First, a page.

Then there is Larva Labs study which found that "Overall (as of June 18th, 2010), there were roughly 2,250 paid games and 13,000 paid non-game apps in the Android Market. The reason for the large number of apps vs. games is mainly due to the proliferation of spam apps, something which is much rarer in the games category. 4 games are in the 50,000-250,000 range, while 9 apps are in the 50,000-250,000 range. No paid app or game has yet exceeded 250,000 sales. Approximately 60 apps were in the 10,000-50,000 sales range, compared to approximately 45 games. It continues from there, with the vast majority of apps and games falling in to the ignominious “less than 50″ bucket.

    Overall we estimate that $6,000,000 has been paid out to developers for games, and $15,000,000 has been paid out on apps. That is a total of $21,000,000, nearly 1/50th the amount paid out to devs on iPhone.

    This really indicates how much of a cottage industry the paid Android Market remains, with insufficient sales numbers to warrant full-time labor for paid content."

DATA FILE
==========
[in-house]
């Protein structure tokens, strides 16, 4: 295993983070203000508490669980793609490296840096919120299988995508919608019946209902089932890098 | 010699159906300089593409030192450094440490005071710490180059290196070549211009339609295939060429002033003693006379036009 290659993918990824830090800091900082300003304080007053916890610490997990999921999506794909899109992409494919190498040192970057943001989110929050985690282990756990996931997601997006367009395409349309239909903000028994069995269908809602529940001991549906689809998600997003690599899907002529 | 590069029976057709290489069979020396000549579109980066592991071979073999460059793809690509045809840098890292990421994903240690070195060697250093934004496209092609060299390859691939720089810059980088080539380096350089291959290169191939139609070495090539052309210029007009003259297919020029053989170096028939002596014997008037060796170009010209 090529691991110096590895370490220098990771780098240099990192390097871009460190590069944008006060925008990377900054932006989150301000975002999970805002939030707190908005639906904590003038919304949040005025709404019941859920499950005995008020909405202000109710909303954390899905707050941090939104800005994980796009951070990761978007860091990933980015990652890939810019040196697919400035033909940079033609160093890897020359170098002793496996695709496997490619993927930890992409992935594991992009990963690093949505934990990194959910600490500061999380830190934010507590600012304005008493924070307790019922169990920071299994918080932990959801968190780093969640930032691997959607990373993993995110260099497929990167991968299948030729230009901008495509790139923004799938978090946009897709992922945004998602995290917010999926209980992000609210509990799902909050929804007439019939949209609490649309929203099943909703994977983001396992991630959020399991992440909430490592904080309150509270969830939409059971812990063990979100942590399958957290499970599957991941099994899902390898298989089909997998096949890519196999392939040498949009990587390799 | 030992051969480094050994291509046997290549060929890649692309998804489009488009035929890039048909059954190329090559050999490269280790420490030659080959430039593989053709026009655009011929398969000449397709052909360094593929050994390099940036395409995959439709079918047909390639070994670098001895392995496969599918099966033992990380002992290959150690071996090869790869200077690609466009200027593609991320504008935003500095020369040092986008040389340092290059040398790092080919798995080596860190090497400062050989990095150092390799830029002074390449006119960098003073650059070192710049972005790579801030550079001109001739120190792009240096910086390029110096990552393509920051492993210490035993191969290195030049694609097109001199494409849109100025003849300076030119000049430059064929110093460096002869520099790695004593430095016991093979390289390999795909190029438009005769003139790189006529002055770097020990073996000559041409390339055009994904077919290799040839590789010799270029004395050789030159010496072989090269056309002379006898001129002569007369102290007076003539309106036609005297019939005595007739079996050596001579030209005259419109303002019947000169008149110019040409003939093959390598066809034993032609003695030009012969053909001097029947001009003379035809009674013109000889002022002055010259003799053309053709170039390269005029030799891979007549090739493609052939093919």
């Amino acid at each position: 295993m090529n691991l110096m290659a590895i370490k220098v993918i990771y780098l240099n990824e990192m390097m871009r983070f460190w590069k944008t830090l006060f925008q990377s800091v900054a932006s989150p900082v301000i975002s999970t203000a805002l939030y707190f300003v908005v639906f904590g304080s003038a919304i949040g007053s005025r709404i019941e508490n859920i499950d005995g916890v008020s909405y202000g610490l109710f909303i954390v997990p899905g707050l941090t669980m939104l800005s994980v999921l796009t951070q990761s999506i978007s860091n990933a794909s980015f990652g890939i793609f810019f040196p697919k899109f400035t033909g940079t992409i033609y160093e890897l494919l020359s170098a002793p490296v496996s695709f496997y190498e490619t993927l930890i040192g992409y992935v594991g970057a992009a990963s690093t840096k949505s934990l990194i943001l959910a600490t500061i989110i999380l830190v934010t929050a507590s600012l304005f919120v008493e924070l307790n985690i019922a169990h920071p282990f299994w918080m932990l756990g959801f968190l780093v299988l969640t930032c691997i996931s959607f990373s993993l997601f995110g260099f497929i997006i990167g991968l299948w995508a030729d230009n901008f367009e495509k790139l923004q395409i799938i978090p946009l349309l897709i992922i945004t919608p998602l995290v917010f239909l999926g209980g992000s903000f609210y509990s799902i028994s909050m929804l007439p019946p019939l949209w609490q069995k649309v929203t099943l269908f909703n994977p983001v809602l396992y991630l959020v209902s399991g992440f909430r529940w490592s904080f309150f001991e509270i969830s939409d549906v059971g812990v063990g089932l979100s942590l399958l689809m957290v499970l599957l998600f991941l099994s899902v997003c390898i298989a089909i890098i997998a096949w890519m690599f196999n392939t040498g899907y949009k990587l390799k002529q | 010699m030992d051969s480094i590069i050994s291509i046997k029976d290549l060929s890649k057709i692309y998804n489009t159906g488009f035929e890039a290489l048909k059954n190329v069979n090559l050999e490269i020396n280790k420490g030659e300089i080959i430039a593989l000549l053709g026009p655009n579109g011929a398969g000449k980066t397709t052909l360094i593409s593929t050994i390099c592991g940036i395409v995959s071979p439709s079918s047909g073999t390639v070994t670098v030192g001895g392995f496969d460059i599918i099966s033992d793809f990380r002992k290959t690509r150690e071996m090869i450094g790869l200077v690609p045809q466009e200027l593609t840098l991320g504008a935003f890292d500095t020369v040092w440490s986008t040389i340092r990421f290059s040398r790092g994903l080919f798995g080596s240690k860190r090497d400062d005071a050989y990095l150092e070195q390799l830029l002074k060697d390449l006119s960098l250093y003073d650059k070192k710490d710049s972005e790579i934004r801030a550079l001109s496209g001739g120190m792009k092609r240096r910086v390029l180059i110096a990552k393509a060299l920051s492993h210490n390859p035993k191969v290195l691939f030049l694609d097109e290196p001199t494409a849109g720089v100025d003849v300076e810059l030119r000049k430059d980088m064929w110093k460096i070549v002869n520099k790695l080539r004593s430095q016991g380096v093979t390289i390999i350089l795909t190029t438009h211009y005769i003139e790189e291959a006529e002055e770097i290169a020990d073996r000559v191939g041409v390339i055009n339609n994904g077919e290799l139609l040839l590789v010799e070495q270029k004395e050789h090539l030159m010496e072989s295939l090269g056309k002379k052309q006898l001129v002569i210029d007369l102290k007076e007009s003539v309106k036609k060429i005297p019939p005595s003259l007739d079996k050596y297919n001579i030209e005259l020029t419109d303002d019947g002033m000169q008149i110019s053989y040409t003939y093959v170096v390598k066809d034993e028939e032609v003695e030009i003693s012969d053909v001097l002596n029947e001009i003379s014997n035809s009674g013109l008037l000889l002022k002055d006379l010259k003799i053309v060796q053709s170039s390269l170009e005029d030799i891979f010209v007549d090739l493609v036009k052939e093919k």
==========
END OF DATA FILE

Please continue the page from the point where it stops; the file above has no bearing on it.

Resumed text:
Then there is AppBrain's findings that over 45,000 of the 100,000 apps in the Android Marketplace are spam apps.

    As such, you are completely off-base stating "Apple-Loving App Developers Seduced by Android" when that is patently not the case.

    -Mart

  • Iuri Ribeiro

    Nice comment! Do you have the links for all that data? Also, I would add the fact that interest in developing for Android tablets probably grew that much 'cause those just didn't exist before.

  • gman5541

    The problem with the "seduction"? Most apps on the Android platform is free. Take Rovio, the folks who develop the game "Angry Birds": They got an free, ad-supported version of that game on the Android platform. Contrast that with the iOS platform having mostly pay or the ever growing "Freemium" apps where though the initial app is free, you pay for some assorted add-on. Then there's the matter of Oracle's lawsuit with Google involving their Java Development Environment.